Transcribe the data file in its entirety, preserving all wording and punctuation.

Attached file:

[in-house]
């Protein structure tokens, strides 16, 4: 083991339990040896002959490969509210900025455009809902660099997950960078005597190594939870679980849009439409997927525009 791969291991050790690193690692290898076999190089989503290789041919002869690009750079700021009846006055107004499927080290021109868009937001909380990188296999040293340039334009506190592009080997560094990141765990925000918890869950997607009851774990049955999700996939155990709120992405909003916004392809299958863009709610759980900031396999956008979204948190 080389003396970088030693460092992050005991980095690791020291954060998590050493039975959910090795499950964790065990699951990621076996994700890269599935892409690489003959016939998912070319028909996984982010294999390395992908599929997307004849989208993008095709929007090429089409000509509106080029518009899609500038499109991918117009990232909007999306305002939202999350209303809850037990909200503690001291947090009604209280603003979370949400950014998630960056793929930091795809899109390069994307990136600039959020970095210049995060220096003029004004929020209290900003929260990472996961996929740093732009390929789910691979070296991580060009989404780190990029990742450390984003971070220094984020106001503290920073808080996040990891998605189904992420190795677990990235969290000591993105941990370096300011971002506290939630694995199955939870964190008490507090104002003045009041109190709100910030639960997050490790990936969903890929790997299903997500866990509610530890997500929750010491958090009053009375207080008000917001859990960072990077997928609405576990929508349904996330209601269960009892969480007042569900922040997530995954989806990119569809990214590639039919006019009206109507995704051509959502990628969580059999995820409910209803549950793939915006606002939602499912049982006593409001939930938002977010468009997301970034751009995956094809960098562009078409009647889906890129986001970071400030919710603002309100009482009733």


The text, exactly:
[in-house]
């Protein structure tokens, strides 16, 4: 083991339990040896002959490969509210900025455009809902660099997950960078005597190594939870679980849009439409997927525009 791969291991050790690193690692290898076999190089989503290789041919002869690009750079700021009846006055107004499927080290021109868009937001909380990188296999040293340039334009506190592009080997560094990141765990925000918890869950997607009851774990049955999700996939155990709120992405909003916004392809299958863009709610759980900031396999956008979204948190 080389003396970088030693460092992050005991980095690791020291954060998590050493039975959910090795499950964790065990699951990621076996994700890269599935892409690489003959016939998912070319028909996984982010294999390395992908599929997307004849989208993008095709929007090429089409000509509106080029518009899609500038499109991918117009990232909007999306305002939202999350209303809850037990909200503690001291947090009604209280603003979370949400950014998630960056793929930091795809899109390069994307990136600039959020970095210049995060220096003029004004929020209290900003929260990472996961996929740093732009390929789910691979070296991580060009989404780190990029990742450390984003971070220094984020106001503290920073808080996040990891998605189904992420190795677990990235969290000591993105941990370096300011971002506290939630694995199955939870964190008490507090104002003045009041109190709100910030639960997050490790990936969903890929790997299903997500866990509610530890997500929750010491958090009053009375207080008000917001859990960072990077997928609405576990929508349904996330209601269960009892969480007042569900922040997530995954989806990119569809990214590639039919006019009206109507995704051509959502990628969580059999995820409910209803549950793939915006606002939602499912049982006593409001939930938002977010468009997301970034751009995956094809960098562009078409009647889906890129986001970071400030919710603002309100009482009733």